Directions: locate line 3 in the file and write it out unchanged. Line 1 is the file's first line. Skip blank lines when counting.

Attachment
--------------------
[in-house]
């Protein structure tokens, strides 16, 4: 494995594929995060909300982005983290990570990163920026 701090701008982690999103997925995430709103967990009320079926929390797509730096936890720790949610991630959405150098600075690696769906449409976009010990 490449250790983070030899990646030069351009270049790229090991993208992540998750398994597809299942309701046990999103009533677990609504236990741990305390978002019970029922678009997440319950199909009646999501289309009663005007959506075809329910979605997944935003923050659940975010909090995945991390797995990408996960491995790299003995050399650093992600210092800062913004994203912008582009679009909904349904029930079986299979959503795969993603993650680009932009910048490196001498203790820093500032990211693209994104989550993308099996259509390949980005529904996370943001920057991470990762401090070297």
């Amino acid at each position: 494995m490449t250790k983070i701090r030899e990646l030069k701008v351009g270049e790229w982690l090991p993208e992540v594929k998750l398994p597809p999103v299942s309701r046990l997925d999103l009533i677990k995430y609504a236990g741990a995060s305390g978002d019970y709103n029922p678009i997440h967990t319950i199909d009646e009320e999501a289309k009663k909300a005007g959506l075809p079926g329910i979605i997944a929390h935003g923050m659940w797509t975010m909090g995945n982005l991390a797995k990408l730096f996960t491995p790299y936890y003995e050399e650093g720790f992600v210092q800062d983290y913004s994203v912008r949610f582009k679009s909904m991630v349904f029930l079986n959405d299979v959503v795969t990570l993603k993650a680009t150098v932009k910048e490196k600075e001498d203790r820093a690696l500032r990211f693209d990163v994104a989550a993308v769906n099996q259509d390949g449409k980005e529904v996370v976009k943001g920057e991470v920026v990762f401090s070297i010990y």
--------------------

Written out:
């Amino acid at each position: 494995m490449t250790k983070i701090r030899e990646l030069k701008v351009g270049e790229w982690l090991p993208e992540v594929k998750l398994p597809p999103v299942s309701r046990l997925d999103l009533i677990k995430y609504a236990g741990a995060s305390g978002d019970y709103n029922p678009i997440h967990t319950i199909d009646e009320e999501a289309k009663k909300a005007g959506l075809p079926g329910i979605i997944a929390h935003g923050m659940w797509t975010m909090g995945n982005l991390a797995k990408l730096f996960t491995p790299y936890y003995e050399e650093g720790f992600v210092q800062d983290y913004s994203v912008r949610f582009k679009s909904m991630v349904f029930l079986n959405d299979v959503v795969t990570l993603k993650a680009t150098v932009k910048e490196k600075e001498d203790r820093a690696l500032r990211f693209d990163v994104a989550a993308v769906n099996q259509d390949g449409k980005e529904v996370v976009k943001g920057e991470v920026v990762f401090s070297i010990y």